Appeals from judgment order dismissing claim of aider and abettor liability of purchaser of real estate assets of trust, sold in alleged breach of fiduciary duty of trustees; and from dismissal after trial of claim for restitution from purchaser as constructive trustee; and from incidental rulings and orders made during the litigation. Affirmed.
Oakes, Miner, Circuit Judges, and Pollack, District Judges.*fn*
This appeal grows out of six years of litigation stemming from an unsuccessful struggle in 1981 for control of a registered Missouri real estate investment trust, Terrydale Realty Trust ("TRT").
On January 9, 1981, BCG Associates ("BCG"), a New York partnership, made an unsolicited tender offer for 34.7% of the shares of TRT, offering $33.50 per share, in cash. The purpose of the offeror was to obtain control of TRT. Had the shares been acquired under the offer, when added to the 17.9% interest already owned by BCG's principals, it would have given BCG absolute control of TRT. Allowing for proration of tendered shares, the TRT stockholders would have had only a small amount of their shares purchased for cash, with the remainder being returned to them.
The trustees, believing that the tender offer was not acceptable, sought to obtain a better offer from BCG, viz., an agreement on its part to acquire 100% of TRT's shares at the $33.50 price, but BCG refused to amend its offer to include all shares to TRT. The trustees would not have opposed BCG's tender had it been for all of the TRT shares.
There were substantial disadvantages for TRT's stockholders apparent in BCG's partial offer, including loss of TRT's favorable tax status, a probable decline in marketability of its shares, and possibly cessation of its status as a reporting company under the Federal Securities Laws, among other things.
The trustees, two of whom were also substantial shareholders, set about to seek more attractive alternatives for TRT's shareholders. They solicited bids from numerous corporate and real estate investors, including seven of the largest and most sophisticated realty investors in North America. The TRT trustees, in essence, put TRT up for "auction" to the highest bidder. None of the sources approached was willing to offer a transaction which would yield more than $33.50 to all TRT shareholders. Ultimately, the trustees turned to San Francisco Real Estate Investors, Inc. ("SFREI"), and negotiations with the latter ripened into a proposal from SFREI to purchase TRT's four Denver office buildings, representing about 80% of the value of TRT's assets, a purchase to be made at prices set forth in recently obtained independent appraisals. None of the other potential White Knights was willing to make an offer as attractive as that of SFREI, and the District Court explicitly found that SFREI's offer was the best offer available.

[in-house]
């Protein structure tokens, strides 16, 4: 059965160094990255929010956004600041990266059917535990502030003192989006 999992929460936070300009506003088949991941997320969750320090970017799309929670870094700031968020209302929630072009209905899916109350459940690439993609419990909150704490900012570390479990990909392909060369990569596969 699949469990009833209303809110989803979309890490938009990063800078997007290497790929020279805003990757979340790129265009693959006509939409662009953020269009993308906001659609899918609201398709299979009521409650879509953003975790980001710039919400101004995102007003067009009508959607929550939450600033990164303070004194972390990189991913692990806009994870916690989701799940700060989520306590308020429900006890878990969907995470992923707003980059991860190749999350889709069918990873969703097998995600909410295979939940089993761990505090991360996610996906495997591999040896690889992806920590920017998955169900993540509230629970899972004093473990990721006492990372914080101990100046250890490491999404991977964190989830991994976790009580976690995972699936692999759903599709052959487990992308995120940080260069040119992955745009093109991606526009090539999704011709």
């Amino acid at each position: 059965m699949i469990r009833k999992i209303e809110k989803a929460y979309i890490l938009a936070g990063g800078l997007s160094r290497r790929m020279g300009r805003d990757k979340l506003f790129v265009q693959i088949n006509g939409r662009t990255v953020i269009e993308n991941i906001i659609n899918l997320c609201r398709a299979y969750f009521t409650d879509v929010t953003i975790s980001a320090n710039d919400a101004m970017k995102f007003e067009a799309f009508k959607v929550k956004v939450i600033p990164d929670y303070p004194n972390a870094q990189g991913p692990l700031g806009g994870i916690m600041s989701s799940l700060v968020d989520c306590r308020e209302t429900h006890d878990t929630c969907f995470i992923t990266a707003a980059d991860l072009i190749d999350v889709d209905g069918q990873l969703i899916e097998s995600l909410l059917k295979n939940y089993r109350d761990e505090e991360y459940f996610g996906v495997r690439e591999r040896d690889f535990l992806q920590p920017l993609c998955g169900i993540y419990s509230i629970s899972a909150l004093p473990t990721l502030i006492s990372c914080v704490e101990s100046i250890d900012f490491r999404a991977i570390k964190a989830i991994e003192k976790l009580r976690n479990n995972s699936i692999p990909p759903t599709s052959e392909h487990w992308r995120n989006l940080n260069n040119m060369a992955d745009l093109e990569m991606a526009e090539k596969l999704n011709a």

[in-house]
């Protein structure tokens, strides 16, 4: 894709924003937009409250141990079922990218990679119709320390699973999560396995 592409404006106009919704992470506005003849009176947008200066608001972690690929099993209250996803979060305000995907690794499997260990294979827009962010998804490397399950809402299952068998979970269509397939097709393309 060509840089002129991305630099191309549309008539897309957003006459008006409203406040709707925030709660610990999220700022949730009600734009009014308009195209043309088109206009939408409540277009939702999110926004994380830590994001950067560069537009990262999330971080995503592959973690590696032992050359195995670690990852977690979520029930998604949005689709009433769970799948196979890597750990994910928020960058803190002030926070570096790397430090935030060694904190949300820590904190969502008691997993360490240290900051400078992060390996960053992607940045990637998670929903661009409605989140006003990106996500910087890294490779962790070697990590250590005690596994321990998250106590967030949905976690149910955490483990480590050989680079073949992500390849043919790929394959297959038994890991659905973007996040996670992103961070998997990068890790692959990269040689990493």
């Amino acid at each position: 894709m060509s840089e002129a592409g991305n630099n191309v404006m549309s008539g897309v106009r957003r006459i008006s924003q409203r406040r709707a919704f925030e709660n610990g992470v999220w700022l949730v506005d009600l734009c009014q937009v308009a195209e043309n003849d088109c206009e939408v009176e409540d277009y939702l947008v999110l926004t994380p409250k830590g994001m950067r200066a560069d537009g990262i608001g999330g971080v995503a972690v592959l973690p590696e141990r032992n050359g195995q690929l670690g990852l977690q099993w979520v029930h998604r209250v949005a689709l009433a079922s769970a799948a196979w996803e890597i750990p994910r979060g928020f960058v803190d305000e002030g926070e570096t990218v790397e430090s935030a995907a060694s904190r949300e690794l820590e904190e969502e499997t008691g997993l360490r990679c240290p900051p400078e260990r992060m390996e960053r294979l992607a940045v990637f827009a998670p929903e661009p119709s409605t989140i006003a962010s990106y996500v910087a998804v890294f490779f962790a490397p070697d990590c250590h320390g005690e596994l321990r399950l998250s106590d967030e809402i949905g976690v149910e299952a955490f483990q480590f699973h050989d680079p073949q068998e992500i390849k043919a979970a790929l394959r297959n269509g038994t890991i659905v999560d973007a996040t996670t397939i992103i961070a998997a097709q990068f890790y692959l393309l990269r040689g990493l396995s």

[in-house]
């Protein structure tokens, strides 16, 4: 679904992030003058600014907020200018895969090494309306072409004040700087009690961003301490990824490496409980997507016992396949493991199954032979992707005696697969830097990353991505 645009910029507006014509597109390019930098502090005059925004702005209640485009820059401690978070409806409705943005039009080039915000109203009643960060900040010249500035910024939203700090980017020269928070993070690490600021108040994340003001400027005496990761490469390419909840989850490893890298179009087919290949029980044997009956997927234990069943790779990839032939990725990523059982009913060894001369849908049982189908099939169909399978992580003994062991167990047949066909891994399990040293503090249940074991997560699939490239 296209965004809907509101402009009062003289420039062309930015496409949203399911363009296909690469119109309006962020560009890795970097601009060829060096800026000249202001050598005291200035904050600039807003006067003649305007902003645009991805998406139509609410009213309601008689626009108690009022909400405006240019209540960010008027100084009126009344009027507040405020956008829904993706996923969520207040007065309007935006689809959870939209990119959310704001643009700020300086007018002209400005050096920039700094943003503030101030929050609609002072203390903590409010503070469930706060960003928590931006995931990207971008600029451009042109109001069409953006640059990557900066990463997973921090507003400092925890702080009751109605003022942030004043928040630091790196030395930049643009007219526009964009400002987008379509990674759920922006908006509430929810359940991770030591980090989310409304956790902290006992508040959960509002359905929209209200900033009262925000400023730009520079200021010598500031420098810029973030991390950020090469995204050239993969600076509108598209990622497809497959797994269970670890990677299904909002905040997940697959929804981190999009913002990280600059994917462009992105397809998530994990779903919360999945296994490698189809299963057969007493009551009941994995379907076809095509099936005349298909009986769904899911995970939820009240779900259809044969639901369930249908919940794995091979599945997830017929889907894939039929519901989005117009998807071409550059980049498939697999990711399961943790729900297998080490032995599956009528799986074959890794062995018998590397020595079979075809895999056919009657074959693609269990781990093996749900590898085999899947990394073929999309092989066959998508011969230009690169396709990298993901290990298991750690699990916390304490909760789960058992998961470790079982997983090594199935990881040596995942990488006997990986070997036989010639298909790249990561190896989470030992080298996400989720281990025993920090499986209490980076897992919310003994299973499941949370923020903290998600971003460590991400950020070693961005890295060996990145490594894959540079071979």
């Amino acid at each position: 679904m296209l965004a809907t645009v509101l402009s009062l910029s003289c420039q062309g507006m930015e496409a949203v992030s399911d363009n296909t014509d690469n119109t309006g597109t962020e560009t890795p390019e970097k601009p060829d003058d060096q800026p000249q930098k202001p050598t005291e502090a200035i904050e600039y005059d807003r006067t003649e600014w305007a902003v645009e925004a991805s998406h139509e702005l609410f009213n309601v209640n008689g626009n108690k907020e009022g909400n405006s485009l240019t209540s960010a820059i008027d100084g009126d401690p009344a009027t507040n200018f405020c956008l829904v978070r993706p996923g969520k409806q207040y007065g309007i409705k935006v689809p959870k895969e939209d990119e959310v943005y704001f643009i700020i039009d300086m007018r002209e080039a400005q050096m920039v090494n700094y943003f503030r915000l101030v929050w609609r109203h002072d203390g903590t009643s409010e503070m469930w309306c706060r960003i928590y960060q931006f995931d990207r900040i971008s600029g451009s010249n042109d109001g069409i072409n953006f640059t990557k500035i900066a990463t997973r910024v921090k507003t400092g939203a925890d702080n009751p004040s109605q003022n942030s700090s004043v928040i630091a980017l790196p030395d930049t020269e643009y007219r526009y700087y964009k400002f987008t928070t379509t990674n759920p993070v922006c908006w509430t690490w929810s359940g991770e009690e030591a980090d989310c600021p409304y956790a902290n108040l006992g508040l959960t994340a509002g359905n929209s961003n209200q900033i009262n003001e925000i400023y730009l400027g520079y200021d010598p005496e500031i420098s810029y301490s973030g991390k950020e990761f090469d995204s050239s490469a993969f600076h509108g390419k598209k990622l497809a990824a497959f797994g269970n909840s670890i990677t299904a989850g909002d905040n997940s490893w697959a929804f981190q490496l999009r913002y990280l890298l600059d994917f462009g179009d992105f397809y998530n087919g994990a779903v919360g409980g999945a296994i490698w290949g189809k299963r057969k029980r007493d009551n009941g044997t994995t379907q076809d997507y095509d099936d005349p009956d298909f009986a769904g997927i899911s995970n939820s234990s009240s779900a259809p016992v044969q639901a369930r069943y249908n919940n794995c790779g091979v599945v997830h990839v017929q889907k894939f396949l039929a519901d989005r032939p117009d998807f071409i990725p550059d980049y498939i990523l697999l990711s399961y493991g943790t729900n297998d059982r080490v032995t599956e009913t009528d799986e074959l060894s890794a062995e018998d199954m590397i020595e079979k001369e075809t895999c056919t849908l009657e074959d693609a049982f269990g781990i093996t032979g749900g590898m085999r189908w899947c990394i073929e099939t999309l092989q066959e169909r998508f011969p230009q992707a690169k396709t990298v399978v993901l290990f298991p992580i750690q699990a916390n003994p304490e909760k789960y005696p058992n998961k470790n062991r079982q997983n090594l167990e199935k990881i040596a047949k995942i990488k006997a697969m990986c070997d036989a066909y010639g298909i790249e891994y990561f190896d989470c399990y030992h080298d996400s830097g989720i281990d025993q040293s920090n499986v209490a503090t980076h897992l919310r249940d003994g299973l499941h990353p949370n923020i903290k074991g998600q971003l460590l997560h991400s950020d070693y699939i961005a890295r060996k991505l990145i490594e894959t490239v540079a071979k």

TRT made the sale, and the trustees simultaneously voted to liquidate the trust and declared a liquidating dividend, thereby thwarting the tender offer. An initial liquidating distribution of $24 per share was declared. Over the next 12 months, a further $9.85 was distributed to TRT shareholders, bringing the total proceeds of the sale and liquidation to $33.85 per share for 100% of TRT's shares.
After the trustees' decision to sell and liquidate was announced, BCG extended its tender offer expiration date, and adjusted its offering price to $9.50 per share in order to take into account the $24.00 per share initial liquidating dividend. BCG acquired 80,884 shares pursuant to its extended tender offer, leaving it with approximately 38% of the outstanding TRT shares. During 1981, BCG continued to purchase TRT shares through a series of open market purchases. By January, 1982, BCG had apparently acquired just under 50% of the outstanding TRT shares.
On January 28, 1982, the TRT shareholders approved the creation of the Terrydale Liquidating Trust ("TLT"), the named plaintiff and appellant in this action, and elected as TLT trustees a slate of nominees controlled by the BCG group. BCG then caused TLT, newly controlled by what, in essence, was a defeated tender offerer, to be named plaintiff in this suit (1) against the former trustees of TRT, charging that they sold the TRT property at distressed prices to defeat the tender offer in the service of personal interests of some of the trustees, and (2) against SFREI, the purchaser of the realty, alleging that it had aided and abetted the allegedly tainted sale, and in any event, that it had sufficient notice of the trustees' alleged breach of fiduciary duty to warrant the equitable claim of restitution from SFREI.
In December, 1982, TLT reached a settlement with the former TRT trustees under which TLT abandoned its lawsuit against them and SFREI remained as the only defendant in the lawsuit.
In June, 1984, SFREI made a motion for summary judgment, which the District Court granted in part and denied in part. 611 F. Supp. 1006, 1031, 1033 (S.D.N.Y. 1984). The Court found that there was no genuine factual issue in respect to plaintiff's claim that SFREI was an aider and abettor of the alleged breach of fiduciary duty of the trustees or to the alleged breach of the unanimity provision of the Declaration of Trust. The aider and abettor liability claim was therefore properly dismissed on summary judgment for TLT's failure to establish the key material issue, SFREI's actual knowledge. Marine Midland Bank v. Smith, 482 F. Supp. 1279, 1290 (S.D.N.Y. 1979), aff'd mem., 636 F.2d 1202 (2d Cir. 1980). SFREI's constructive knowledge was an insufficient basis for recovery.
The Court denied summary judgment on an alleged domination and control issue pertaining to the trustees. The sale to SFREI required the approval of three of the five trustees, including two affirmative votes from among trustees Stamper, Murphy, and O'Flaherty. All trustees had voted to sell the assets, and the question raised whether the votes ...